The next big tech sex bias suits

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The trial that pushed Silicon Valley's gender issues into the spotlight is over, but sex discrimination in the tech world is getting more attention than ever.

Ellen Pao sued her former employer, venture capital firm Kleiner Perkins, for sex discrimination and retaliation. After a month of testimony, the jury sided with Kleiner Perkins.

Now there are two other potentially big sex discrimination cases on the horizon: One against Twitter and one against Facebook.

Tina Huang's lawsuit against Twitter (TWTR) doesn't single out individuals. She claims the company has a secretive system for promoting employees that is biased against women.

"We are focused primarily with those systemic problems: Twitter's policies and procedures and how those practices adversely affect women, rather than just the specific things that happened to Ms. Huang," said Alec Segarich, of law firm Lohr Ripamonti & Segarich, which is representing Huang.

Chia Hong is suing Facebook (FB), as well as her former boss and unnamed Facebook employees. That case has more specifics on individuals' allegedly offensive behavior, but would have narrower implications.

Twitter and Facebook both dispute the claims. Spokespeople from both firms say they believe the facts will show the plaintiffs were "treated fairly."

The next wave of lawsuits is happening in a post-Kleiner world

Before there was even a verdict, Pao may have helped inspire these women to come forward. The firm that represented Pao, Lawless and Lawless, is also representing Hong.

After the jury's verdict, there was an outpouring of support for Pao online using the hashtag, #thankyouellenpao. Some supporters took out a full page "Thanks Ellen" ad that ran in the Palo Alto Daily Post.

However, the Pao case also showed how difficult the process can be for the plaintiff. Pao's personal life was dragged into the spotlight, and her personality and shortcomings were picked apart on the witness stand and online.

Related: Tech's highest paid women

And the verdict for Kleiner Perkins might encourage the plaintiffs to settle.

"It will likely cause the plaintiffs' attorneys to at least pause and question whether they can find jurors who haven't heard anything about the Kleiner Perkins or Ellen Pao case," said Morin Jacob, an employment attorney with Liebert Cassidy Whitmore in San Francisco.

Similarly, the amount of negative press Kleiner Perkins received might influence Twitter and Facebook to avoid trial. (Tinder settled a recent sexual harassment and discrimination case out of court.)

Silicon Valley companies know there's a problem

Many Silicon Valley companies have publicly owned up to their lack of diversity. Only 6% of venture capital partners are women, according to the Diana Project at Babson College. At Kleiner Perkins, that number is around 20%.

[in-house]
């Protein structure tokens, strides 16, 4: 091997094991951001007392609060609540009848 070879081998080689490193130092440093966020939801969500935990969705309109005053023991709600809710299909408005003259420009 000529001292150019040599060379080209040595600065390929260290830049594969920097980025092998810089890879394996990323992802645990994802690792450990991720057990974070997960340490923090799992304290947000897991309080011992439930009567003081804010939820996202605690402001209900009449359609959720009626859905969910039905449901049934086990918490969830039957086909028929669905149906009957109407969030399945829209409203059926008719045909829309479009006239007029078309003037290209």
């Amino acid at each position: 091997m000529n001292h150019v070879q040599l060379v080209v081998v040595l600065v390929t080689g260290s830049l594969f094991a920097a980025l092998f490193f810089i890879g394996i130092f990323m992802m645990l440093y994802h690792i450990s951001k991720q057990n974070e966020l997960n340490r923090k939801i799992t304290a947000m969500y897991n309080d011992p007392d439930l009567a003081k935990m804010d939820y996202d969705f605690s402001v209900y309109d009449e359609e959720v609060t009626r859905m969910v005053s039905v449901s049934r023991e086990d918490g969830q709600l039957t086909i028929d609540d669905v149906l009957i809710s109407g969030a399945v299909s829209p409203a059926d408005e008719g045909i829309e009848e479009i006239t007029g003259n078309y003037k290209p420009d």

Related: 'Things will not change' after Pao verdict without push

Facebook's global staff is 31% female and 69% male, according to the diversity report it released last summer. The number of women shrinks to 15% when you look at just tech employees. Meanwhile, Twitter's diversity report found that 30% of the entire company is female, and just 10% of its technical employees.

Self-awareness isn't a solution to the problem, but it is an important first step. Efforts to hire more women might not matter if the company culture keeps them from moving up or sticking around. These lawsuits, even if they're unsuccessful, can push tech companies to recognize and address any culture issues.

Twitter suit could become a class action

Huang's complaint requests class action status, which means there's a chance more female Twitter engineers could join the lawsuit. This would have an even bigger financial impact on the company.

Fear of class action suits could act as a wake-up call for other tech companies to drastically revamp their culture and promotion processes.

Suits show discrimination is often subtle and hard to prove

These cases are primarily gender discrimination suits. The Facebook suit also alleges sex/gender harassment and race discrimination.

The plaintiffs in these cases claim they were denied opportunities such as promotions because they were women. The Kleiner Perkins and Facebook cases also allege retaliation for complaining about discrimination.

Related: 9 reasons to be hopeful about women in tech

Some of the alleged examples of male-dominated culture are blatant. The Pao case included tales of sexual advances, affairs and inappropriate conversations about porn stars. In the Facebook suit, Hong says her male boss asked her why she wasn't home with her children.

Other instances are smaller, easier to deny and harder to prove, like double standards about personality traits and being excluded from all-male meetings. The plaintiffs have argued that they were equally or more qualified than male employees who were promoted instead or who replaced them after they were terminated.

"Kleiner Perkins dodged a bullet with a verdict in its favor, but this case should be used as a teaching tool and treated as a wake-up call for employers," said Jacob. "It remains to be seen, but there could very well be different results if trials happen in the Facebook or Twitter cases."

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